If there's a problem with a wiki, then you can fix it; that's why it's a wiki

Raymond Chen


On an internal mailing list, somebody asked a question about how to do X with Y, and I replied with a link to an internal wiki that described how to do X with Y (answer: use the Z tool). Somebody else replied, “Time to update that article because the link to the Z tool is broken.” Apparently, this person forgot that one of the defining characteristics of a wiki is that it’s easy to edit. (Another characteristic is that it is collaboratively-edited; there is no central authority.)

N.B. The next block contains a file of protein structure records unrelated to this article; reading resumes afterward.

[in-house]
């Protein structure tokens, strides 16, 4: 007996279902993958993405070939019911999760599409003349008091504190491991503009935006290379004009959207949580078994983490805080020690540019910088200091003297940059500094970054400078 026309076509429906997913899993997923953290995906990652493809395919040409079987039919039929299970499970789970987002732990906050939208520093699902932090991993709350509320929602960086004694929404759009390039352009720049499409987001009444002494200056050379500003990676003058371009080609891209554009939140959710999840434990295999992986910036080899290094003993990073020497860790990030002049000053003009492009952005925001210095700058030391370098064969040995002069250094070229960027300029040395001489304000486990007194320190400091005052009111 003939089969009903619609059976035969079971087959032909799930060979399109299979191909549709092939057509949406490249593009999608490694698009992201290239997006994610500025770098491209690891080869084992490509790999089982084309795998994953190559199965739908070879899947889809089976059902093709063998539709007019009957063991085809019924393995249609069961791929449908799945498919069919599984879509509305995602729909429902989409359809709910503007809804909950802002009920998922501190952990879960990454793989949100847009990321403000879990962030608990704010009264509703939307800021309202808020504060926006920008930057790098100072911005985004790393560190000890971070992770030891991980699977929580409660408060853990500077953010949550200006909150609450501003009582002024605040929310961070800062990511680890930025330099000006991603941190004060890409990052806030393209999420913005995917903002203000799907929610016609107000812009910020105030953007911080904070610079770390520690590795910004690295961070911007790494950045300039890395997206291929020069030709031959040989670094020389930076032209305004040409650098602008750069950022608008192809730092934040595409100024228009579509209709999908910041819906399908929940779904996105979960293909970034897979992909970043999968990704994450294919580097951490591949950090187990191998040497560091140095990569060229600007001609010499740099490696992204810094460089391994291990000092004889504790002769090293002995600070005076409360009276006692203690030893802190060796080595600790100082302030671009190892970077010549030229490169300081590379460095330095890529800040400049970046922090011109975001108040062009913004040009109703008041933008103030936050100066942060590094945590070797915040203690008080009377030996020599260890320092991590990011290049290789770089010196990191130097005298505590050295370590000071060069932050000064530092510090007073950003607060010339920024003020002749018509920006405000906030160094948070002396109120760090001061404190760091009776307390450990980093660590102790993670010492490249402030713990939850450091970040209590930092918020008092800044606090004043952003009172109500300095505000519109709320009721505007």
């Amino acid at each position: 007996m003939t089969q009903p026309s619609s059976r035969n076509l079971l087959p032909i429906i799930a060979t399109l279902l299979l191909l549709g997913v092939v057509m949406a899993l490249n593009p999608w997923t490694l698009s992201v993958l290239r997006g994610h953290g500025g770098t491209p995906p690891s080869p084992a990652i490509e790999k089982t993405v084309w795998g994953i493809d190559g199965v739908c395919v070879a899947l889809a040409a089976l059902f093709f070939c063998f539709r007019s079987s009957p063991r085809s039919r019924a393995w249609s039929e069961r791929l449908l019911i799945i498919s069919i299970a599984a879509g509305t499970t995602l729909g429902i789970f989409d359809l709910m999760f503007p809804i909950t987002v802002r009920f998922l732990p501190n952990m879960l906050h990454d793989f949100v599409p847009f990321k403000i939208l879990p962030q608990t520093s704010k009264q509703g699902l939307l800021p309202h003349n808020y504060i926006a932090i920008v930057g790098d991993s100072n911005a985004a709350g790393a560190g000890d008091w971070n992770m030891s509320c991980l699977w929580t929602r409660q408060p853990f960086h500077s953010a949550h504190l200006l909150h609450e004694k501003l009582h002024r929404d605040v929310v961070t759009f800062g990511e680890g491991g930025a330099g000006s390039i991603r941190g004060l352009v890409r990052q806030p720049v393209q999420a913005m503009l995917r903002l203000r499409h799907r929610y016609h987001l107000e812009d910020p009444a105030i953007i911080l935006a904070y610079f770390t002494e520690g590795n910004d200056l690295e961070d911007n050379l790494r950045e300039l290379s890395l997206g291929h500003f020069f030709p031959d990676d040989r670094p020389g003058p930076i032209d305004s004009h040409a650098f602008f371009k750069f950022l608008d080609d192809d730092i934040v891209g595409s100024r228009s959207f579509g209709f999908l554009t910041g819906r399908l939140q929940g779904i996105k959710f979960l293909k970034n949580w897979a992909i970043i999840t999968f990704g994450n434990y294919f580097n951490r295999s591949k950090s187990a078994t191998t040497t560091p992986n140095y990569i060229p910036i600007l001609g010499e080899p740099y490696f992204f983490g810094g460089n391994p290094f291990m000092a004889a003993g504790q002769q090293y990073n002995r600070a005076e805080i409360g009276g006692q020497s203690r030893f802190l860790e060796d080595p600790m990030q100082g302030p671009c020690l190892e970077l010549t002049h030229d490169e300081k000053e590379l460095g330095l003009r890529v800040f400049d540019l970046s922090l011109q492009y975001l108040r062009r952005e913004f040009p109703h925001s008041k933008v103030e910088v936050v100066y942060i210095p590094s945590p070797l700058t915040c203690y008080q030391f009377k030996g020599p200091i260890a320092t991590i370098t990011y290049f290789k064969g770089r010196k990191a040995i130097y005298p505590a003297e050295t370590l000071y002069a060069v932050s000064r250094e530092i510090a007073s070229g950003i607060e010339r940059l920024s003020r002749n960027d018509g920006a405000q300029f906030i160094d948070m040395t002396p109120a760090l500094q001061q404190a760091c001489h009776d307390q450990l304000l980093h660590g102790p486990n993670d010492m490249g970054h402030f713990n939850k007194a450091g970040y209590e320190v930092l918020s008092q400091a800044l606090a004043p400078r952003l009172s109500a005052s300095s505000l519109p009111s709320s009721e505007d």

In other words, if you see something wrong, fix it yourself. Don’t just stand around saying somebody should do something. Be someone. Because on a wiki, there is no default value for somebody.


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